Special Envoy for Climate Change Todd Stern

The Special US Envoy for Climate Change, Todd Stern, said he is “not pessimistic” about a climate change conference scheduled for later this year but he warned that the US will back a revised Kyoto protocol depending on what shape it will take and what nations sign on.

“The US position is that it would consider it only if it is genuinely binding with developed and developing countries including China and others without escape hatches,” Stern told reporters at the end of the 12th Major Economies Forum on Energy and Climate in Washington (September 19). The meeting took place ahead of the Climate Change Conference in Durban, South Africa, scheduled at the end of November.

Stern said the future of the Kyoto Protocol on climate change was the key subject at the Forum. “It was one of the toughest issues, if not the toughest issue in the negotiation. What happens to it? Will there be a second commitment period or not? What shape would the regime take? These are controversial and difficult subjects.”

The Major Economies Forum was launched by President Obama in 2009 to provide open and frank discussions on climate change issues in support of concrete progress in the United Nations climate negotiations.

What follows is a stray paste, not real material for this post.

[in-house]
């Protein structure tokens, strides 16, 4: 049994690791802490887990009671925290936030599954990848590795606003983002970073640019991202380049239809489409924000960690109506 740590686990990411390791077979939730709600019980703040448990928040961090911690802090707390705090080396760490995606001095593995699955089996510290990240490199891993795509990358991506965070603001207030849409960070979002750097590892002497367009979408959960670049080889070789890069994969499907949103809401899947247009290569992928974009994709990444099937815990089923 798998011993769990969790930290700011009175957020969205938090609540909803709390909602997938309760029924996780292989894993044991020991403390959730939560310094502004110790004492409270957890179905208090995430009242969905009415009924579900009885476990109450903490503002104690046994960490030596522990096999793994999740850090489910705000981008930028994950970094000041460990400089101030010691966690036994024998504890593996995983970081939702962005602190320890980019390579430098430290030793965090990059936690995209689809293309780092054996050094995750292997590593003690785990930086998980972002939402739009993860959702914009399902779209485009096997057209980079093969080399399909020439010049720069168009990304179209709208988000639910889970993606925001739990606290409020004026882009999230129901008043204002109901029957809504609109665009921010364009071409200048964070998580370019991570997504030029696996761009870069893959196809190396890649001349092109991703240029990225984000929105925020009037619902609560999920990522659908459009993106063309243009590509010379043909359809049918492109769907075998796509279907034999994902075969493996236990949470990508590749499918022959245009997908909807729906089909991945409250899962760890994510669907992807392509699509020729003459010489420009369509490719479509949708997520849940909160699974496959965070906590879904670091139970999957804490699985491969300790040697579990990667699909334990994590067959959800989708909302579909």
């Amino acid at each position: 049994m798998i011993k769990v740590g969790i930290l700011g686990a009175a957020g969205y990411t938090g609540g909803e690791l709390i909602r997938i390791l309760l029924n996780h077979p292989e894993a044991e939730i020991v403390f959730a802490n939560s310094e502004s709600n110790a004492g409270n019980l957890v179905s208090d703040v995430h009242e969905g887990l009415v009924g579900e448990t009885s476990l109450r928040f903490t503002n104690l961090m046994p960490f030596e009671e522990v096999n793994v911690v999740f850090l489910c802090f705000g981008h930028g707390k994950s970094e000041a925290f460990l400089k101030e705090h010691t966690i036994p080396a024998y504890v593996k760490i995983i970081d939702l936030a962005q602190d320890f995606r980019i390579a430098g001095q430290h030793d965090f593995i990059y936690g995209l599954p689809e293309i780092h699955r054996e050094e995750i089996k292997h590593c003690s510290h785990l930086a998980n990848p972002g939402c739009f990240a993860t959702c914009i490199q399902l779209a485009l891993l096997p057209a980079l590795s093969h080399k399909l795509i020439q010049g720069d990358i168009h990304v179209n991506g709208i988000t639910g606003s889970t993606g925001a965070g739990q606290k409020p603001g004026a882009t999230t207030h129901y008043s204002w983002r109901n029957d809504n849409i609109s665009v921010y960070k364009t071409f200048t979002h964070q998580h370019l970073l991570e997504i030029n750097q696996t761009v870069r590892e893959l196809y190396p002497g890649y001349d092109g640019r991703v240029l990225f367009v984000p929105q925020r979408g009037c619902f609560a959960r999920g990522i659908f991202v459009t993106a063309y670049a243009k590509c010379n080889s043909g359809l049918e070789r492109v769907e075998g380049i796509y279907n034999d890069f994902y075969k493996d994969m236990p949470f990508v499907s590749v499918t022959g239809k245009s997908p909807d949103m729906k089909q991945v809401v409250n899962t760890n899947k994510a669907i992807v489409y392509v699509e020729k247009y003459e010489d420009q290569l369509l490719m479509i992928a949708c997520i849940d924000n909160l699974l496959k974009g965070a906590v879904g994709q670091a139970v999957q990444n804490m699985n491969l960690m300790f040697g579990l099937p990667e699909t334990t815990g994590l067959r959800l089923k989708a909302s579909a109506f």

The 17 members of the Major Economies Forum are Australia, Brazil, Canada, China, the European Union, France, Germany, India, Indonesia, Italy, Japan, Korea, Mexico, Russia, South Africa, the United Kingdom, and the United States. In addition, representatives from Colombia, New Zealand, Singapore, and Spain attended.

Asked about a perceived loss of confidence in President Barack Obama on the international front, Stern replied, “I think what people in the climate change world were hoping for with quite a lot of vigor in 2009-2010 was for the comprehensive energy and climate legislation that we tried to get enacted…and there was a lot of satisfaction when it got through the House, but disappointment when it didn’t get done.”

Stern praised the President’s accomplishments in regulating the transportation sector, increasing vehicle fuel efficiency and making major investments with significant impacts on renewables. “Would people like to see the US do more? Absolutely. No doubt about it… I think there is a lot of faith that the President wants to get things done.”

Asked what kind of progress might be accomplished in Durban, he said “I am truly not pessimistic,” adding that “several specific results could be achieved in Durban with respect to the Green Fund. There could be good progress on how to set that up…I’m not predicting what will happen but they have to go as a package.  We can’t say we want a Tech Center or a Green Fund…so throw transparency overboard. No, we’re not doing that. I’m not a bit pessimistic. I think there’s real work that can get done.”